Cave Explorer

Time Limit : 8 sec, Memory Limit : 65536 KB

Problem J: Cave Explorer

Mike Smith is a man exploring caves all over the world.

One day, he faced a scaring creature blocking his way. He got scared, but in short time he took his knife and then slashed it to attempt to kill it. Then they were split into parts, which soon died out but the largest one. He slashed the creature a couple of times more to make it small enough, and finally became able to go forward.

Now let us think of his situation in a mathematical way. The creature is considered to be a polygon, convex or concave. Mike slashes this creature straight with his knife in some direction. We suppose here the direction is given for simpler settings, while the position is arbitrary. Then all split parts but the largest one disappears.

Your task is to write a program that calculates the area of the remaining part when the creature is slashed in such a way that the area is minimized.


The input is a sequence of datasets. Each dataset is given in the following format:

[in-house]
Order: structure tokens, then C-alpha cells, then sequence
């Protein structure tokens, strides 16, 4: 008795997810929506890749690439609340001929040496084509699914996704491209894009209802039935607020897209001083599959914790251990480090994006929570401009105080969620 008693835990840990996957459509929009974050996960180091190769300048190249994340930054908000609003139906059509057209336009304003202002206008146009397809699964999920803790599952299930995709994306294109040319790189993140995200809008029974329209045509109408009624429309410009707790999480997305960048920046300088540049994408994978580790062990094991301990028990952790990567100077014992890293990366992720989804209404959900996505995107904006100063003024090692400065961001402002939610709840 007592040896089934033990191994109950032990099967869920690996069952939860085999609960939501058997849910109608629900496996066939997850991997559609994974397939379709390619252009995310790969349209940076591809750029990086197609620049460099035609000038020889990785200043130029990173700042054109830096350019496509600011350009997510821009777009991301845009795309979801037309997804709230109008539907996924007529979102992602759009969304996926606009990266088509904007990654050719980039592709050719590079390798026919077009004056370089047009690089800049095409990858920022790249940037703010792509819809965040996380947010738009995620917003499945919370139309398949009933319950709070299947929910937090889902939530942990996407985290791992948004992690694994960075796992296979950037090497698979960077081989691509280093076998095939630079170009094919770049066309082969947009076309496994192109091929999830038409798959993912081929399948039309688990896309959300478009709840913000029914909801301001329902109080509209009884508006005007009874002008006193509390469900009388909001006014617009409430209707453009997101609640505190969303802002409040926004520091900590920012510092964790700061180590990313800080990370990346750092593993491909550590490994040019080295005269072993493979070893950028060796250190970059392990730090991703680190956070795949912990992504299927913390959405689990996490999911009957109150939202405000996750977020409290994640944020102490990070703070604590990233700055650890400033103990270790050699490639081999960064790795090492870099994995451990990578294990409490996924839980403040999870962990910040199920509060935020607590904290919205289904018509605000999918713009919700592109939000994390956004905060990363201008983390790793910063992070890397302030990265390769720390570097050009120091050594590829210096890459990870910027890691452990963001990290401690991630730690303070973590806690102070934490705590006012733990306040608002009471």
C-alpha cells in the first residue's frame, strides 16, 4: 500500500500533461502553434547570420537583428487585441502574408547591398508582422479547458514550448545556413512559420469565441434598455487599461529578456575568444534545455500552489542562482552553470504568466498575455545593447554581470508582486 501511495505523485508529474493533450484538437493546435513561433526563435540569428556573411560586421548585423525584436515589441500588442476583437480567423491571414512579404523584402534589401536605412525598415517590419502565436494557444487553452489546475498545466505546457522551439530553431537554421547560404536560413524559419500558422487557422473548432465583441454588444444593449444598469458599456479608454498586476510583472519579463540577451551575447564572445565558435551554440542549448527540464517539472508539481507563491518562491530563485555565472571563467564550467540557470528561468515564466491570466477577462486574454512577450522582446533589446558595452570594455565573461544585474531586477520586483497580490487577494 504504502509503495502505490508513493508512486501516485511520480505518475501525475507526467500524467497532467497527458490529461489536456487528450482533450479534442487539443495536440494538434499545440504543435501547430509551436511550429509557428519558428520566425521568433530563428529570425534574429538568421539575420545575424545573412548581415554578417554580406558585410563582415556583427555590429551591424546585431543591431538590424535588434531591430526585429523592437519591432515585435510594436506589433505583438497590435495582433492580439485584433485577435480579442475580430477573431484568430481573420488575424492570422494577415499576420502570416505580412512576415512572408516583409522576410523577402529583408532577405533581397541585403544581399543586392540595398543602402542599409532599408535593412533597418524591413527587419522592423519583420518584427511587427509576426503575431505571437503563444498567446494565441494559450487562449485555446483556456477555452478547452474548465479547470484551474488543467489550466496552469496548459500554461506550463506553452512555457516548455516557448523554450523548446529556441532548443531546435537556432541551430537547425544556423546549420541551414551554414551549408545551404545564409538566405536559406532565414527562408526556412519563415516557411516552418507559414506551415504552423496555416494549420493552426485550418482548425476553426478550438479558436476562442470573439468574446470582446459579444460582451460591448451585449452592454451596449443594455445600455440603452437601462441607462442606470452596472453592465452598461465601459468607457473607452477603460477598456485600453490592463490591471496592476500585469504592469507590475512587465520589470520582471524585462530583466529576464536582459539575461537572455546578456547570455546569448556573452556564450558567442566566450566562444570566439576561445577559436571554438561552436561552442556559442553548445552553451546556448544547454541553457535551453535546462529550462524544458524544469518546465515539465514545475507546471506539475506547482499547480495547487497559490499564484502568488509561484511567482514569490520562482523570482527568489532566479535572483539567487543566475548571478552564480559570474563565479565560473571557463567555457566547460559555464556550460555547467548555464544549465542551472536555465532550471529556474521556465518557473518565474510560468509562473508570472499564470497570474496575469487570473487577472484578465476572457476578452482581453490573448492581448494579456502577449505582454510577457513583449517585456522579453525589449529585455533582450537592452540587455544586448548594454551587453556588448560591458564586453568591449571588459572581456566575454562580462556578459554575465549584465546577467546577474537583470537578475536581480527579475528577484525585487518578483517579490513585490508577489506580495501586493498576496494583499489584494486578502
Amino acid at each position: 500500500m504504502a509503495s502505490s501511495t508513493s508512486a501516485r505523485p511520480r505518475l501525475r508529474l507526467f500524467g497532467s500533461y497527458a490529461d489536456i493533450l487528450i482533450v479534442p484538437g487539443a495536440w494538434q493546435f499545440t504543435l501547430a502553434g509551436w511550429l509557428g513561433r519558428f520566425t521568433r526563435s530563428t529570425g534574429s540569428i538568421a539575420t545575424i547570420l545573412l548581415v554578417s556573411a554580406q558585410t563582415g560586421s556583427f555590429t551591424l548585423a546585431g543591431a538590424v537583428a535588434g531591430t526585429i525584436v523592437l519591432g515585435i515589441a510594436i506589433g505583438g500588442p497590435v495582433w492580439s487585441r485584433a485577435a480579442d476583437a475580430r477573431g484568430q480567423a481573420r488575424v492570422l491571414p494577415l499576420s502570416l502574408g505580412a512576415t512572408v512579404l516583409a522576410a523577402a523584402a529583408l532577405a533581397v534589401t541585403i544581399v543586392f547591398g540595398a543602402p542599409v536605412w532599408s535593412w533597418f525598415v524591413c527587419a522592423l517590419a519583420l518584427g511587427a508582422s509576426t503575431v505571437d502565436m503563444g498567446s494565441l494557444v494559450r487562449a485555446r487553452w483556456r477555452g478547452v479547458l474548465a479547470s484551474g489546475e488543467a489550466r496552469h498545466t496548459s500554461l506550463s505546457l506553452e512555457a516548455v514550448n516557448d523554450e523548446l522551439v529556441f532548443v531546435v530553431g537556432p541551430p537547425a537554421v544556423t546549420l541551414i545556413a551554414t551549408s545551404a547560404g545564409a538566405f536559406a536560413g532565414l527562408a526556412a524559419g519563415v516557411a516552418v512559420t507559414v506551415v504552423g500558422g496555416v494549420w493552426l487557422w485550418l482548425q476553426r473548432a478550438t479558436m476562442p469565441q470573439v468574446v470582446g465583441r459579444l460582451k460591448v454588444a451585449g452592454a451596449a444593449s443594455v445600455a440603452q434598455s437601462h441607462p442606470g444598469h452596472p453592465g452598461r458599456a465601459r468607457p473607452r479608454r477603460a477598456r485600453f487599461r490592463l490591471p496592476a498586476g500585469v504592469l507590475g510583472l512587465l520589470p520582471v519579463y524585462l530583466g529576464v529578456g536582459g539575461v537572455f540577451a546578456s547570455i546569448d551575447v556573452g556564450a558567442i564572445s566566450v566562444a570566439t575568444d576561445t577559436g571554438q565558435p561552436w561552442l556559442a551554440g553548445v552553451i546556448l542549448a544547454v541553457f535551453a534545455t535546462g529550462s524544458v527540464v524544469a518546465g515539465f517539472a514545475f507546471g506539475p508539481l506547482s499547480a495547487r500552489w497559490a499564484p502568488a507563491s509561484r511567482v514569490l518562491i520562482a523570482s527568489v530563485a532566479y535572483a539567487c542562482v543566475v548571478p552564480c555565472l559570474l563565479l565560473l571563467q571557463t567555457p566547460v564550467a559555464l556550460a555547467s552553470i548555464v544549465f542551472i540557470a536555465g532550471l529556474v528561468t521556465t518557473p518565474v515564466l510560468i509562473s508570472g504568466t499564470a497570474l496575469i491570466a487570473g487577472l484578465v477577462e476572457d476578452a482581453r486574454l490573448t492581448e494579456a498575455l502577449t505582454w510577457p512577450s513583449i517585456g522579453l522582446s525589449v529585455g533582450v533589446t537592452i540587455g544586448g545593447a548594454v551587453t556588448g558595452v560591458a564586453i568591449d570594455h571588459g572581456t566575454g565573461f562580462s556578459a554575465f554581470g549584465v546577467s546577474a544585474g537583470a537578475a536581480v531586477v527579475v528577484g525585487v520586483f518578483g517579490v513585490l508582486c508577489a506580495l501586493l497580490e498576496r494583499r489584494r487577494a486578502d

vx vy
x1 y1
xn yn

The first line contains an integer n, the number of vertices of the polygon that represents the shape of the creature (3 ≤ n ≤ 100). The next line contains two integers vx and vy, where (vx, vy) denote a vector that represents the direction of the knife (-10000 ≤ vx, vy ≤ 10000, vx2 + vy2 > 0). Then n lines follow. The i-th line contains two integers xi and yi, where (xi, yi) denote the coordinates of the i-th vertex of the polygon (0 ≤ xi, yi ≤ 10000).

The vertices are given in the counterclockwise order. You may assume the polygon is always simple, that is, the edges do not touch or cross each other except for end points.

The input is terminated by a line with a zero. This should not be processed.


For each dataset, print the minimum possible area in a line. The area may be printed with an arbitrary number of digits after the decimal point, but should not contain an absolute error greater than 10-2.

Sample Input

0 1
0 0
5 0
1 1
5 2
0 2
9999 9998
0 0
2 0
3 1
1 1
10000 9999
2 2
0 2

Output for the Sample Input


Source: ACM International Collegiate Programming Contest , ACM-ICPC Japan Alumni Group Practice Contest 2009, 2009-11-01